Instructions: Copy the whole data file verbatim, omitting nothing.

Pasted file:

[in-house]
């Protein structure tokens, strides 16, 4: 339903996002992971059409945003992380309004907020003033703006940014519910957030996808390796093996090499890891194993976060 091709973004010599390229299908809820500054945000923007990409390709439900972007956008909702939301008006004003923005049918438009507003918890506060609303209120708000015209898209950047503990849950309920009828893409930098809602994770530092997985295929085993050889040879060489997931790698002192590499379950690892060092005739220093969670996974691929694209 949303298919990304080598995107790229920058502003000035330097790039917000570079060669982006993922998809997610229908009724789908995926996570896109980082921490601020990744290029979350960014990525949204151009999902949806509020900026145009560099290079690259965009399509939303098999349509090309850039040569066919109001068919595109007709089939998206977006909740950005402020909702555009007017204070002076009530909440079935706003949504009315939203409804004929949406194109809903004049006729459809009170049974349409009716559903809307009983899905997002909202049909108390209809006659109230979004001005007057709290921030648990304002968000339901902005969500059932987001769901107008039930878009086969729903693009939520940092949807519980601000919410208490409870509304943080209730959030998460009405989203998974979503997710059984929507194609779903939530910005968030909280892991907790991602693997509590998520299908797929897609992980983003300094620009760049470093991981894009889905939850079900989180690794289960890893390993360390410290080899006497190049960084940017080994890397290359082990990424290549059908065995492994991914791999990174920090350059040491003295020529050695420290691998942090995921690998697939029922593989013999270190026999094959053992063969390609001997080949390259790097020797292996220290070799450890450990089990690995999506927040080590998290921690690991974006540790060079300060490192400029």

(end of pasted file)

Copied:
[in-house]
């Protein structure tokens, strides 16, 4: 339903996002992971059409945003992380309004907020003033703006940014519910957030996808390796093996090499890891194993976060 091709973004010599390229299908809820500054945000923007990409390709439900972007956008909702939301008006004003923005049918438009507003918890506060609303209120708000015209898209950047503990849950309920009828893409930098809602994770530092997985295929085993050889040879060489997931790698002192590499379950690892060092005739220093969670996974691929694209 949303298919990304080598995107790229920058502003000035330097790039917000570079060669982006993922998809997610229908009724789908995926996570896109980082921490601020990744290029979350960014990525949204151009999902949806509020900026145009560099290079690259965009399509939303098999349509090309850039040569066919109001068919595109007709089939998206977006909740950005402020909702555009007017204070002076009530909440079935706003949504009315939203409804004929949406194109809903004049006729459809009170049974349409009716559903809307009983899905997002909202049909108390209809006659109230979004001005007057709290921030648990304002968000339901902005969500059932987001769901107008039930878009086969729903693009939520940092949807519980601000919410208490409870509304943080209730959030998460009405989203998974979503997710059984929507194609779903939530910005968030909280892991907790991602693997509590998520299908797929897609992980983003300094620009760049470093991981894009889905939850079900989180690794289960890893390993360390410290080899006497190049960084940017080994890397290359082990990424290549059908065995492994991914791999990174920090350059040491003295020529050695420290691998942090995921690998697939029922593989013999270190026999094959053992063969390609001997080949390259790097020797292996220290070799450890450990089990690995999506927040080590998290921690690991974006540790060079300060490192400029």